Yt signifies the total number of CP outpatient visits from the four hospitals at day t and E(Yt) signifies the estimated CP outpatient visits at day t, and α means the intercept. cb represents the cross-basis function for daily ambient temperature and the degree as 5; the degrees of freedom (df) for lag space is 3; ns indicates a natural cubic spline for non-linear variables: humidity and air pollution (SO2, NO2) with the df is 3; 7 df/year was used to control for long-term trends and seasonality. Furthermore, DOW refers to the day of the week, and holiday refers to a public holiday. After establishing the final model, the relative risks and 95% confidence intervals (CIs) were calculated using the P50 temperature as the reference. Additionally, we defined temperatures below the 1st percentile as cold, above the 99th percentile as heat, and the 25th and 75th percentiles as moderate cold and moderate heat, respectively. Previous studies used a maximum lag of 21 days to simultaneously estimate the non-linear and delayed effects of ambient temperature on respiratory diseases[5]. We also selected a maximum lag of 21 days to explore the acute and long-term effects of ambient temperature on CP. Then, the immediate and cumulative lag relative risks (RR) and 95% confidence intervals (CI) of 0–7 days, 0–14 days, and 0–21 days for CP were calculated. Finally, stratified analysis by sex (male, female) and age (< 15, 15–65, and ≥ 65 years) was also performed in our study. In addition, we conducted sensitivity analyses: (1) we selected longer lag times of up to 28 days to evaluate the stability of our model, and (2) for the smoothness of time trends, we chose alternative df values from six to ten per year. All statistical analyses were performed using the R statistical project (‘mgcv’ package for GAMs and ‘dlnm’ package for DLNMs). A two-sided P-value < 0.05 was considered statistically significant.

    A total of 62,823 CP hospital outpatient records were collected from January 1, 2015, to December 31, 2018. The statistical descriptions of the daily CP outpatient visits are presented in Supplementary Table S1 (available in www.besjournal.com). The average number of daily CP outpatient visits was 43 (21 males and 22 females). The outpatients were categorized into those aged < 15 (young), 15–64, and ≥ 65 (old) years old, with 15, 32, and 4 cases per day, respectively. Supplementary Table S1 presents the meteorological factors and air pollutants (NO2 and SO2) in Xinxiang during the study period. The daily average temperature and relative humidity were 16 °C and 60%, respectively. The percentiles of temperature, specifically the 1st, 25th, 75th, and 99th percentiles, are denoted as P1, P25, P75, and P99, respectively. These percentiles correspond to temperature values of −2, 7, 25, and 32 °C. The annual average concentrations of NO2 and SO2 were 48 µg/m3 and 33 µg/m3, respectively.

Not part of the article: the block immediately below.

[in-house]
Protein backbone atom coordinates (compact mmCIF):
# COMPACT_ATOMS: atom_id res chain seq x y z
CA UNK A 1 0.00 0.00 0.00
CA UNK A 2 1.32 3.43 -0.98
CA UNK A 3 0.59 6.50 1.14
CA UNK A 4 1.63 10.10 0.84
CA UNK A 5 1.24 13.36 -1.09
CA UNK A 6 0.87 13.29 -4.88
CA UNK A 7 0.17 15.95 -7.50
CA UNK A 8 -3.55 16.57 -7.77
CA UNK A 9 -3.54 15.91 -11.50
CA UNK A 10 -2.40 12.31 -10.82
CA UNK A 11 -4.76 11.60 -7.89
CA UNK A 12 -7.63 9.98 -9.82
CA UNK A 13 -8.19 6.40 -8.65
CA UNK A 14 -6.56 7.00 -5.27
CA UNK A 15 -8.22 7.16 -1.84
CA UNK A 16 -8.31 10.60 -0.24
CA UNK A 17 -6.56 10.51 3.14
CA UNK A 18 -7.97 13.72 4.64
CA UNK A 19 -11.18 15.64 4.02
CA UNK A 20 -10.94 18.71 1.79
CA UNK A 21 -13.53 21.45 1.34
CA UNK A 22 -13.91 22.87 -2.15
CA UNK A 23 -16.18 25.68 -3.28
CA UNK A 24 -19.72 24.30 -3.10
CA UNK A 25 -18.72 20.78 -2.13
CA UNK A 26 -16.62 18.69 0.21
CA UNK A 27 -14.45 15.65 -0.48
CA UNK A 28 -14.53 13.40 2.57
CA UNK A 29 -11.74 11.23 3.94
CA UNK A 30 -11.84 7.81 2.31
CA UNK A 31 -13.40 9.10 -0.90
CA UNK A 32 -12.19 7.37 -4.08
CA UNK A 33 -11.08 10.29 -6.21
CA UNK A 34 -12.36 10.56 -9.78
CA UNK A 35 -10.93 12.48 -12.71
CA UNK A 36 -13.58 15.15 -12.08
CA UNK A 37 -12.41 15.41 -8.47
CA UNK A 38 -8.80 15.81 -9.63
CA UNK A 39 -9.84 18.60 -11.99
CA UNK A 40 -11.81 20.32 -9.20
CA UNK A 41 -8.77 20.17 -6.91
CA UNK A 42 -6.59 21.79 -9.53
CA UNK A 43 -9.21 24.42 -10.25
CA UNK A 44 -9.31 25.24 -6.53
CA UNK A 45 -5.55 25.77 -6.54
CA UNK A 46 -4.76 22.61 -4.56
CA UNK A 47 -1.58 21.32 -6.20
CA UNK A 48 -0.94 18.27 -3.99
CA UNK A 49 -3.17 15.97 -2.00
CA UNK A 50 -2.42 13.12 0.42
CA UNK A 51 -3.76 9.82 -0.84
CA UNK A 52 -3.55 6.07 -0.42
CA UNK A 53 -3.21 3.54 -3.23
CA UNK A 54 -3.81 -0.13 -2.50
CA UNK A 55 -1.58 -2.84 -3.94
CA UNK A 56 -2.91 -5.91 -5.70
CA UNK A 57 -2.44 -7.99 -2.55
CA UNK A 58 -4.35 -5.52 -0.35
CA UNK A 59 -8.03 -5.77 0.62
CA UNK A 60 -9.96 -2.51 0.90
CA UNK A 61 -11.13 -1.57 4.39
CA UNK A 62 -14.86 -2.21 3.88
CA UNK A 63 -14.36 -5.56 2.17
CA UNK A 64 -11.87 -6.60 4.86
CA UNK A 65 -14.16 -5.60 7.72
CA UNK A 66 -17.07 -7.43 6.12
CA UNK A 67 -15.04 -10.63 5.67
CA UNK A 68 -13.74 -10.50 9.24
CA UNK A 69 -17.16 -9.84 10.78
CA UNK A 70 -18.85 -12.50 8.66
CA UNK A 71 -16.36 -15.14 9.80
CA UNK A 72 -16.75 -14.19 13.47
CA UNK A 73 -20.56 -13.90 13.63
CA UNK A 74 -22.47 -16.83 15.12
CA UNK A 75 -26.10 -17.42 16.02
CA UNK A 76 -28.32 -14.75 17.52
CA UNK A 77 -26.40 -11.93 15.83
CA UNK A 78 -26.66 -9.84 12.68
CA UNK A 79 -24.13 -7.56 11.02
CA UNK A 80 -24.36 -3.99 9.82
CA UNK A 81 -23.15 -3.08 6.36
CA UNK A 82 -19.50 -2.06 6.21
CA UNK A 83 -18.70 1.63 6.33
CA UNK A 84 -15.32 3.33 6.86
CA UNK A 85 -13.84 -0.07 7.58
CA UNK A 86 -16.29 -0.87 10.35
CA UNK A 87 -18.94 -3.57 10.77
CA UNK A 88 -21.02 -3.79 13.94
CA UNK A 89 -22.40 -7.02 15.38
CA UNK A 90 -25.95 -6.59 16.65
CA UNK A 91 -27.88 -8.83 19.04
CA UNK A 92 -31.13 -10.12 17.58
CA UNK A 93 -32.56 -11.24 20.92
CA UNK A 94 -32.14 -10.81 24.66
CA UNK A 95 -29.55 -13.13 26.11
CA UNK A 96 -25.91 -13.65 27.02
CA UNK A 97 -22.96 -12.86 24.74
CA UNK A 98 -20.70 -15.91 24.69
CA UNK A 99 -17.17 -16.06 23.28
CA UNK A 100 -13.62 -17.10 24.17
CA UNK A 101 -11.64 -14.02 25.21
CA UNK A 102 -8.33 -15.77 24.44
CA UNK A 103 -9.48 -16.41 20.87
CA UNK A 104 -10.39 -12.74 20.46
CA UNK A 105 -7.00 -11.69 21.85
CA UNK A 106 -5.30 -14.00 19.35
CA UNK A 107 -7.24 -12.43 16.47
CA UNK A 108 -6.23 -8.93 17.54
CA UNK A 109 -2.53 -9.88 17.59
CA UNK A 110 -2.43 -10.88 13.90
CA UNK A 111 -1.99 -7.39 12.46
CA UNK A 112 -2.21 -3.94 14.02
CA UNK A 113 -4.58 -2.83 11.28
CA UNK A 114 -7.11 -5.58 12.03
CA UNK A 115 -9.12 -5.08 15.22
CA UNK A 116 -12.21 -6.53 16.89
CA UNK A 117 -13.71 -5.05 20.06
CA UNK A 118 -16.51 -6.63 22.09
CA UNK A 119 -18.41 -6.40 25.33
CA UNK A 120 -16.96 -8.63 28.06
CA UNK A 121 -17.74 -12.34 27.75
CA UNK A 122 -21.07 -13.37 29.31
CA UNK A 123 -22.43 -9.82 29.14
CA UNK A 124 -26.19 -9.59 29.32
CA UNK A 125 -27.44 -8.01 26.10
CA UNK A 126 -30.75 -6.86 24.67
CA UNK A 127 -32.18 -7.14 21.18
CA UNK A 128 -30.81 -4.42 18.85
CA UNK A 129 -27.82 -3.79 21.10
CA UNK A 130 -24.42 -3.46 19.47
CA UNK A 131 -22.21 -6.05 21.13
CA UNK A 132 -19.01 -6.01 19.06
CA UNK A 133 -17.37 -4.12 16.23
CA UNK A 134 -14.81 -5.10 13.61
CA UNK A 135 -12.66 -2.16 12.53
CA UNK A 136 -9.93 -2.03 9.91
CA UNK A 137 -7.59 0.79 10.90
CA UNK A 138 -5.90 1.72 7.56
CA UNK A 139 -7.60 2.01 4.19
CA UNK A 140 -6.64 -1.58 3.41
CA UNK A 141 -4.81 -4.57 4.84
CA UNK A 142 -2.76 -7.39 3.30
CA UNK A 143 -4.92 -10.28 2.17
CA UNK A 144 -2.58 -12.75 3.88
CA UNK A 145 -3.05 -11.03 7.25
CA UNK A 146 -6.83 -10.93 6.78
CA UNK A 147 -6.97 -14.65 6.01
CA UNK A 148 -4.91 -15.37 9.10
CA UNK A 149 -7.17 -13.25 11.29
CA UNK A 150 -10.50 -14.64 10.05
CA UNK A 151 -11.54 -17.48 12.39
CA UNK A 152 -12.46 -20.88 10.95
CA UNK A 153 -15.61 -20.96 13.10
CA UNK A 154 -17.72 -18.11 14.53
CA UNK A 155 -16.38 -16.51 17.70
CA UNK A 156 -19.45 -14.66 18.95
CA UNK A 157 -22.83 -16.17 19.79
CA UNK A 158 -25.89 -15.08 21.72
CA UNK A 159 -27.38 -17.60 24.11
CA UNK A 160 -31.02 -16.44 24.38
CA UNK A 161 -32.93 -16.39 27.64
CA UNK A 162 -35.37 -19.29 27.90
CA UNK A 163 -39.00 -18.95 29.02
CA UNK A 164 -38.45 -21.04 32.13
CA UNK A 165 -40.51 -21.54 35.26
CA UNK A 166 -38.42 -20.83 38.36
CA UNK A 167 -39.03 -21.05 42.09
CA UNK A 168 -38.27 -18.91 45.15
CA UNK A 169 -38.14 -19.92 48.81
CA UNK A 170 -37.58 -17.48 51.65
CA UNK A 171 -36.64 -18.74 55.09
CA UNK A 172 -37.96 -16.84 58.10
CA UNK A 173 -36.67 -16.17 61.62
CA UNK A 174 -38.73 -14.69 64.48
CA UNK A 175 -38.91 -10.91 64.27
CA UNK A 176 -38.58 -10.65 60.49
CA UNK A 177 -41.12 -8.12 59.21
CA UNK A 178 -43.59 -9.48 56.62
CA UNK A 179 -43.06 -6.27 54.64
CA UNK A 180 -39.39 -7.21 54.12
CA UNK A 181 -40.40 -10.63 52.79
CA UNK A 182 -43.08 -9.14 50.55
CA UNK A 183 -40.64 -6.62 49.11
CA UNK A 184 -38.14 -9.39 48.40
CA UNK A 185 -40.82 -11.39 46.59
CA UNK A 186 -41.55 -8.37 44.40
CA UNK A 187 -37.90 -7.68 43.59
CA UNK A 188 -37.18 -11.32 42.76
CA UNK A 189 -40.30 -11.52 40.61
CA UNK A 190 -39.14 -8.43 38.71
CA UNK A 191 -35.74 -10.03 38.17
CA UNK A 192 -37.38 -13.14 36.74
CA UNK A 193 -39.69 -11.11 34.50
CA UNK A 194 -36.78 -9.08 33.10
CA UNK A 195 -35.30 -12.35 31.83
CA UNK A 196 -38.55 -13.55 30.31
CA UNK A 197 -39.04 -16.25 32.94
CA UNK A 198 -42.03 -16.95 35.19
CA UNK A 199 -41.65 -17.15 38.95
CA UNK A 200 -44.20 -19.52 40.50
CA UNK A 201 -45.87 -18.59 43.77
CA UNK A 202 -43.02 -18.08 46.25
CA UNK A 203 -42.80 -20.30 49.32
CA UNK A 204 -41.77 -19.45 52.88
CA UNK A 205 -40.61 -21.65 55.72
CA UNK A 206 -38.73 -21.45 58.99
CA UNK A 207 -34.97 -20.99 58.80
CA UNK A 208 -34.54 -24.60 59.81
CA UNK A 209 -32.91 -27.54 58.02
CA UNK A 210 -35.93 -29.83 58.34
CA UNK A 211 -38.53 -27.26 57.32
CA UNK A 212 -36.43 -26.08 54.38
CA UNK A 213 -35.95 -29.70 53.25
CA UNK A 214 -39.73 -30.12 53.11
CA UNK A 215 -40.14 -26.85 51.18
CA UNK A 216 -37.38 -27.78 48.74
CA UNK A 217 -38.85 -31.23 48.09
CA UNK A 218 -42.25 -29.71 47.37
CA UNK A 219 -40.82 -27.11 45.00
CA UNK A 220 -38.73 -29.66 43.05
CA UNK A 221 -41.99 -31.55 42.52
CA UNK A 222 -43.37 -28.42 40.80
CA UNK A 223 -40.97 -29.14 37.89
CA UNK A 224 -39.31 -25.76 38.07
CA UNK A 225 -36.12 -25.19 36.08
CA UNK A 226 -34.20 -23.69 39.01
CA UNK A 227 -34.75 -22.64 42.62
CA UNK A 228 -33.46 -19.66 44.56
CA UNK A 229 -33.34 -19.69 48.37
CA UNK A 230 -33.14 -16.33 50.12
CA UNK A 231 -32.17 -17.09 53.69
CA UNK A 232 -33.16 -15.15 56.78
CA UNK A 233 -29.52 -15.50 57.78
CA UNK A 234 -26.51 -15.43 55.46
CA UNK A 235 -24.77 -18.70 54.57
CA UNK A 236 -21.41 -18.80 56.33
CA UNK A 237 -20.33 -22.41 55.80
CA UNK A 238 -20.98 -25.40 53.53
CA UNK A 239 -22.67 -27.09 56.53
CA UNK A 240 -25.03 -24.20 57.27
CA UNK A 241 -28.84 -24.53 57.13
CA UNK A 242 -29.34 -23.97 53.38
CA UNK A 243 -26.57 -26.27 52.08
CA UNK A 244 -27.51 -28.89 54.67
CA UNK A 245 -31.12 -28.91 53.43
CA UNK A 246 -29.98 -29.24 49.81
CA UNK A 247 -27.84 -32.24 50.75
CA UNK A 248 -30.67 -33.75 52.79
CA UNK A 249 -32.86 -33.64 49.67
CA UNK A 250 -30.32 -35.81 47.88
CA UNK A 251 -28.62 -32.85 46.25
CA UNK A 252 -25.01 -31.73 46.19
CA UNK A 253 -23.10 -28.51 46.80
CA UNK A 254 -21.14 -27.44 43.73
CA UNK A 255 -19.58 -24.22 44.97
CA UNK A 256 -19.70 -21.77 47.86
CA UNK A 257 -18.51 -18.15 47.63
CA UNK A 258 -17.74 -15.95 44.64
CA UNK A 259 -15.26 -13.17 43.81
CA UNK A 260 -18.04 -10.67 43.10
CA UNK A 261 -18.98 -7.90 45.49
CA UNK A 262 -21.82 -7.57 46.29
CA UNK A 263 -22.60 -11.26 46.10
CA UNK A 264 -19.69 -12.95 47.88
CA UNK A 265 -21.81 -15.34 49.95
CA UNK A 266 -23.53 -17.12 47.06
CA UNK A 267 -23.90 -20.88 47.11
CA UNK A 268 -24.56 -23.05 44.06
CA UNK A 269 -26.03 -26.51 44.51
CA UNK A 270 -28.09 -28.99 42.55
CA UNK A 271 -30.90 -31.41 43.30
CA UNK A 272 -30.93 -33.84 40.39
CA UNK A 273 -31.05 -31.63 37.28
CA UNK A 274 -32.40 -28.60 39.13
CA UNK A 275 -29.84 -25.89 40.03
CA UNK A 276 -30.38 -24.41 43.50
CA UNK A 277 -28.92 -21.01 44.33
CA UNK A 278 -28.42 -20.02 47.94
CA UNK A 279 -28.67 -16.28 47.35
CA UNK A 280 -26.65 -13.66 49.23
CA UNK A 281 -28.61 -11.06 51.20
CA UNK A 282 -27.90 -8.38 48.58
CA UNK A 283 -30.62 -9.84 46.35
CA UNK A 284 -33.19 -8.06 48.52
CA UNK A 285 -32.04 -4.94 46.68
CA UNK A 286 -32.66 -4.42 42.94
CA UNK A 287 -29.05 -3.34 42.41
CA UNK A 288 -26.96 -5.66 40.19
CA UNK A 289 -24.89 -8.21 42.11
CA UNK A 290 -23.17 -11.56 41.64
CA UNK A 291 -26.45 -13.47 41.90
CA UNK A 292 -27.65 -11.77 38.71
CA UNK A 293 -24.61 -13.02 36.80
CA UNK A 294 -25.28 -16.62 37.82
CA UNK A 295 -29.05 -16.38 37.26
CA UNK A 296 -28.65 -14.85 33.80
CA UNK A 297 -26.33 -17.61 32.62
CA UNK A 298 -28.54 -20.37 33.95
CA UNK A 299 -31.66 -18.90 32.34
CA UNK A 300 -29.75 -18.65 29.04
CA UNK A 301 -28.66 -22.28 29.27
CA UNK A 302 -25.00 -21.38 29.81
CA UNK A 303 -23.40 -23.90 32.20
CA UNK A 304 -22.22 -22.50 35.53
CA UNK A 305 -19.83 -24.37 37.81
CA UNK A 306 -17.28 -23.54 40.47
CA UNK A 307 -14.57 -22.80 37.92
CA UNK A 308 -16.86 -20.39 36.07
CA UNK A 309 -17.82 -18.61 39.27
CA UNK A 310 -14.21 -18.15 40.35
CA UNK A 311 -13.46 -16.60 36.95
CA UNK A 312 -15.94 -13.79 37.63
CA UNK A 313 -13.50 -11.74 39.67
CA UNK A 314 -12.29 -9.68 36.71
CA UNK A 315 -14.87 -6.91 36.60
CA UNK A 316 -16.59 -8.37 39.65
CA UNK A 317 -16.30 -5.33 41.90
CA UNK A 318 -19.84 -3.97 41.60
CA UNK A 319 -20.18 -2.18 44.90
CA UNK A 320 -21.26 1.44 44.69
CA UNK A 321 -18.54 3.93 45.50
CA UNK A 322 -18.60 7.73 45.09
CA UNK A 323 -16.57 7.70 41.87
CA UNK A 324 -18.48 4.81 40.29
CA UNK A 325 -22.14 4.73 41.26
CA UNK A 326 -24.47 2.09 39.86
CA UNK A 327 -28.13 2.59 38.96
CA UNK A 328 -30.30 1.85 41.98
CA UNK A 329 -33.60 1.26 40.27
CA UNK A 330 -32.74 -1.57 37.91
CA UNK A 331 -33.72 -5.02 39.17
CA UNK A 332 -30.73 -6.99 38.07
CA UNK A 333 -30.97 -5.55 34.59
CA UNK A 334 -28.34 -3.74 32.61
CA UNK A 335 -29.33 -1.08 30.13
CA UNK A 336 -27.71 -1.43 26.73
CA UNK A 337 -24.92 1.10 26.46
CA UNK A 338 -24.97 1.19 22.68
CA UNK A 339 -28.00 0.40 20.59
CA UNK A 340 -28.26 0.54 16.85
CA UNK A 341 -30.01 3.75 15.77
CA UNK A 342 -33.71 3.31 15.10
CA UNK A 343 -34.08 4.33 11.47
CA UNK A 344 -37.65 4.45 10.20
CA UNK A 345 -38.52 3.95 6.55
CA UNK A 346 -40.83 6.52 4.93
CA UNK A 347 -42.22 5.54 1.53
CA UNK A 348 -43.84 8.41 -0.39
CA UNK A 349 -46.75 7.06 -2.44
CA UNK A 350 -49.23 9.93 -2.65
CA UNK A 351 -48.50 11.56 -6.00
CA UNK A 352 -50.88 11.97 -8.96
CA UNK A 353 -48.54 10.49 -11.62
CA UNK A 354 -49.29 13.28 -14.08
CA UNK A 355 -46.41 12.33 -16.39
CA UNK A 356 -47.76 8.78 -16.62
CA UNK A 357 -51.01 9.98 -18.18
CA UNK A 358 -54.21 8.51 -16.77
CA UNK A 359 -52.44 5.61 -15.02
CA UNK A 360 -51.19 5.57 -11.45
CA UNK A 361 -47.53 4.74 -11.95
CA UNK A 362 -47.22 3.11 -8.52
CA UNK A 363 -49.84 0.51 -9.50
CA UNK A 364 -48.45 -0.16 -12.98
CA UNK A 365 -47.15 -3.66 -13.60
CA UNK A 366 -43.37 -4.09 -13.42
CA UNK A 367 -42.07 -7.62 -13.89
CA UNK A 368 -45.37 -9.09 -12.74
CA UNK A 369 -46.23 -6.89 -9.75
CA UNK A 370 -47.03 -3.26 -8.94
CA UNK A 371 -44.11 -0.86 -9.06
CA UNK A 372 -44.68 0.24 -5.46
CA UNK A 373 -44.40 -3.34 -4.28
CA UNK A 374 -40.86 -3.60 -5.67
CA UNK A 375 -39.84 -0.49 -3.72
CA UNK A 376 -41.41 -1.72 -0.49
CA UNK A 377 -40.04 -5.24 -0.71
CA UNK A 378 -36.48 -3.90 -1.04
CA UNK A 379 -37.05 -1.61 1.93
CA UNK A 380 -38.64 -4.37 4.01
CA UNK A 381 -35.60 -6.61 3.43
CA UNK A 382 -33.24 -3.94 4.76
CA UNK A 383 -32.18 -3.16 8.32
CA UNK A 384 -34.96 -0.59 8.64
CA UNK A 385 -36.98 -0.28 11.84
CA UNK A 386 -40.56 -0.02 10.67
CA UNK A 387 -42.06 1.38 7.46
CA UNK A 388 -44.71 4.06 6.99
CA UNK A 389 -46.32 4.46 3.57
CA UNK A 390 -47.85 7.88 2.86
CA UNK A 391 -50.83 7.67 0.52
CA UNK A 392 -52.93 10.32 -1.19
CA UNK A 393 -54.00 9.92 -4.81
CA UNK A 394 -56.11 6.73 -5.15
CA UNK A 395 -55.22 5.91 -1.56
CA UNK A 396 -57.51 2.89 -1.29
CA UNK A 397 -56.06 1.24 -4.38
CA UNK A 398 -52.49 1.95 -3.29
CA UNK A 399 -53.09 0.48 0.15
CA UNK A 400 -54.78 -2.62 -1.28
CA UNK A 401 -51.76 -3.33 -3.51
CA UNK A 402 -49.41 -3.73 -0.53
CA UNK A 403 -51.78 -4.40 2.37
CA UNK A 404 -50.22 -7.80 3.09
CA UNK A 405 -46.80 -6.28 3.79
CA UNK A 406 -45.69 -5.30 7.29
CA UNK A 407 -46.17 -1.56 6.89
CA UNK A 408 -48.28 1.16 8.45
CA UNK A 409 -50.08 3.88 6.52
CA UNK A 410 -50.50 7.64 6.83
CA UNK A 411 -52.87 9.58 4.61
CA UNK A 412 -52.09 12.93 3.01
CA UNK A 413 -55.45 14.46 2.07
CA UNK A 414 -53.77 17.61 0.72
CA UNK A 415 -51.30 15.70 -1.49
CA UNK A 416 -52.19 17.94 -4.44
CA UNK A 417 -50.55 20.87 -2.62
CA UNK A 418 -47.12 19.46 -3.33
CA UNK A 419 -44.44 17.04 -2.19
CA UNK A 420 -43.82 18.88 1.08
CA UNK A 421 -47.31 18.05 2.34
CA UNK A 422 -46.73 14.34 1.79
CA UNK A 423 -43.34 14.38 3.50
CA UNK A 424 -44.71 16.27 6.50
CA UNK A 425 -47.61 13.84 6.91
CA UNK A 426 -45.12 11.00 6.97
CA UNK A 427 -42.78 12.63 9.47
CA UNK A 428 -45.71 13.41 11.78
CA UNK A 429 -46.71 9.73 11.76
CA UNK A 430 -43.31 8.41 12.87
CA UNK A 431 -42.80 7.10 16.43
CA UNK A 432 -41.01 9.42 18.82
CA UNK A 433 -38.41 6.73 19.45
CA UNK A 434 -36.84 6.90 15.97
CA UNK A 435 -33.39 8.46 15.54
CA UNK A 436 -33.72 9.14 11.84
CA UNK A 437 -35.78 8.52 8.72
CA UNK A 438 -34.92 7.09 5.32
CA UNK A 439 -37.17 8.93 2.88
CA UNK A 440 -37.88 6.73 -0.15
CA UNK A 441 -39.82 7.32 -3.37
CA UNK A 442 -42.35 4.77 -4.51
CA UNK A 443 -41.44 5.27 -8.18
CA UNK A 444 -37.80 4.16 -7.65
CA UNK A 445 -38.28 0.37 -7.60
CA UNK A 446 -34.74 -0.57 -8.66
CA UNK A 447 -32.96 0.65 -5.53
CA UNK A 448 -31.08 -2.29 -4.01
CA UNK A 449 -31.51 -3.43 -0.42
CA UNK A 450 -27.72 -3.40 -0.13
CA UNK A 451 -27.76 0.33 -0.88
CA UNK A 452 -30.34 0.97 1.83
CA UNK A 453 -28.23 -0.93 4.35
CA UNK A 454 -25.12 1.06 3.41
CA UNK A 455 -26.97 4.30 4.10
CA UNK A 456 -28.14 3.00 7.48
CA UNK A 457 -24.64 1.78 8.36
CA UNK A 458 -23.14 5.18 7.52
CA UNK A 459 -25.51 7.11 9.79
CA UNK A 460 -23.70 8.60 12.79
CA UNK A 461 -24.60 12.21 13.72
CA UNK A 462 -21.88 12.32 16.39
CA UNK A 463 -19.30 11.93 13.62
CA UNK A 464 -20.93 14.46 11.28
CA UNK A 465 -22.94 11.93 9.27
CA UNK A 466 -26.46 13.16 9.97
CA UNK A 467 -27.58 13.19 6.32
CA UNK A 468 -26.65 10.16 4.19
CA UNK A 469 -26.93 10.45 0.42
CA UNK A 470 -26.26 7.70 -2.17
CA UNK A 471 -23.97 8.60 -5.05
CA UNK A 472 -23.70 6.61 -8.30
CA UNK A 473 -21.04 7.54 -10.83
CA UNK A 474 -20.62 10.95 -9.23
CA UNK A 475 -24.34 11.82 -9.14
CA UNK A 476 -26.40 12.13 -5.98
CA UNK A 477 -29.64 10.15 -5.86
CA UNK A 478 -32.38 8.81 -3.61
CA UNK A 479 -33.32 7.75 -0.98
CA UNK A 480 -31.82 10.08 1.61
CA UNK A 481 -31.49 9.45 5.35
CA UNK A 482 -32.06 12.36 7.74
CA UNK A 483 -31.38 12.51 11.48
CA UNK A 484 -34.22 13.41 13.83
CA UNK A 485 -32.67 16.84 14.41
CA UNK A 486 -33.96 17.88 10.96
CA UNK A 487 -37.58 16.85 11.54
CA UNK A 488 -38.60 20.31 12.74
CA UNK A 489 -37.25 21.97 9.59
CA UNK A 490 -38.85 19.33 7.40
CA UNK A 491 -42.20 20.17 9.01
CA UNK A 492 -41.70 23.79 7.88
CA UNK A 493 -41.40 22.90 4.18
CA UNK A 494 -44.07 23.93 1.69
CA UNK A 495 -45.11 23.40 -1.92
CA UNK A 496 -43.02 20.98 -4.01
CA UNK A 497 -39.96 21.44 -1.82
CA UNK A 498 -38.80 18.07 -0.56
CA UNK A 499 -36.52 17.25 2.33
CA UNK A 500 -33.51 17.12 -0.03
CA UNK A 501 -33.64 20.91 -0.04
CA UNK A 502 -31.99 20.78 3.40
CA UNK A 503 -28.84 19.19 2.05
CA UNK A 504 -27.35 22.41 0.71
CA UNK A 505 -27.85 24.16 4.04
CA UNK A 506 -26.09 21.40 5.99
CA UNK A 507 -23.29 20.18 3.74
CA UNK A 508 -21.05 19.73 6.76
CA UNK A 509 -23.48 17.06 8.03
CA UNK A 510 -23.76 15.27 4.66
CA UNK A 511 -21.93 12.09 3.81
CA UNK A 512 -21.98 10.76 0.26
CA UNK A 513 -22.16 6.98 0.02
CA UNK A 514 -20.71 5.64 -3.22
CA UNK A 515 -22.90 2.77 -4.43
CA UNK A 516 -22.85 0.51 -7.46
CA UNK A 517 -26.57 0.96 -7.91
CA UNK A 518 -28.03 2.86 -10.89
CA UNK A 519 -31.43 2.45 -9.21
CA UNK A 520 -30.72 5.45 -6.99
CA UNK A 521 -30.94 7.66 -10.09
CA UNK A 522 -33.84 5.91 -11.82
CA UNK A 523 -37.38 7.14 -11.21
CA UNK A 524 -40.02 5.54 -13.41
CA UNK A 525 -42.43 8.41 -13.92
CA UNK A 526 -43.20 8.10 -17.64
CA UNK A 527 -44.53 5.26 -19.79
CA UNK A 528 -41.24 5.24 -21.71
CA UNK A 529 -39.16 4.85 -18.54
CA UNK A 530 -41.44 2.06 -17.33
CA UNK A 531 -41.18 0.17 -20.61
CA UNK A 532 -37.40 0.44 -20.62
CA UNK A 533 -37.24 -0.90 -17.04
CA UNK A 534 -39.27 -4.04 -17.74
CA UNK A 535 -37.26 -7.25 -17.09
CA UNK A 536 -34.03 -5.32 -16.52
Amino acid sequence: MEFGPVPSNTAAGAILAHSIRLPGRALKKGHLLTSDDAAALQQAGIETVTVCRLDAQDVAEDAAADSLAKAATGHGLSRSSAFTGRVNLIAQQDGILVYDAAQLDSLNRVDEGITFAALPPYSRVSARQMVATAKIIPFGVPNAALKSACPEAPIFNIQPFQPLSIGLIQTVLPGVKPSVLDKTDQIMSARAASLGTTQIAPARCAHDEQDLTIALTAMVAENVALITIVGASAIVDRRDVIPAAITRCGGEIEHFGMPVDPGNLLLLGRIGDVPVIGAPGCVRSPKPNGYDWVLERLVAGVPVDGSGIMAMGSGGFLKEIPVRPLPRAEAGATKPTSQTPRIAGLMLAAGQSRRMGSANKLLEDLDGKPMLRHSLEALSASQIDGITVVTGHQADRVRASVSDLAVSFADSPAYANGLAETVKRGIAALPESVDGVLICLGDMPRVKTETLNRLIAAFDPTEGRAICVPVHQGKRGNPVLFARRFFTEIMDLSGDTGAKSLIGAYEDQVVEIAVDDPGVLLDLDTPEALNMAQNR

Table 1 shows the relative risks of CP visits corresponding to ambient temperature at different lag times (0, 0–7, 0–14, 0–21, and 0–28 days). Figure 1 presents the exposure-response curves between the temperature and RR of CP visits with different lag times. There was a significant statistical effect of moderate cold (25th percentile, 7 °C) and heat (99th percentile, 32 °C) on outpatient visits for CP with a lag of 0–7 days. In contrast to the median temperature (17 °C), the moderate cold (7 °C) increased the risk of CP visits (RR: 1.17, 95% CI: 1.01–1.34). These results are consistent with those of previous studies. Makinen reported that cold temperatures were associated with increased pharyngitis in Finland[6]. Another study conducted in Shanghai showed that low temperatures increased the incidence of acute pharyngitis[7]. Short-term exposure to low temperatures has also been linked to increased respiratory diseases such as allergic rhinitis and chronic bronchitis[2,3]. However, the mechanisms underlying the influence of low temperatures on chronic pharyngitis remain unclear. One possible reason is that low temperatures are more suitable for bacterial and viral infections. In addition, viral cultivation studies have confirmed that respiratory viruses replicate better at cooler temperatures.

    Lag effects P1 relative to median temperature
    RR (95% CI)
    P25 relative to median temperature
    RR (95% CI)
    P75 relative to median temperature
    RR (95% CI)
    P99 relative to median temperature
    RR (95% CI)
    Lag 0 1.03 (0.97−1.09) 1.01 (0.97−1.05) 1.00 (0.97−1.04) 0.95 (0.90−1.00)
    Lag 0−7 1.13 (0.91−1.42) 1.17 (1.01−1.34)* 0.96 (0.85−1.07) 0.79 (0.65−0.97)*
    Lag 0−14 1.00 (0.73−1.37) 1.16 (0.95−1.42) 0.91 (0.78−1.07) 0.81 (0.61−1.08)
    Lag 0−21 0.98 (0.64−1.49) 1.20 (0.93−1.55) 0.92 (0.75−1.13) 0.86 (0.59−1.25)
    Lag 0−28 1.14 (0.65−2.00) 1.31 (0.93−1.85) 0.93 (0.72−1.21) 0.84 (0.52−1.38)
      Note. P1, P25, P50, P75, and P99 refer to 1st, 25th, 50th, 75th, and 99th percentiles of temperature. *P < 0.05.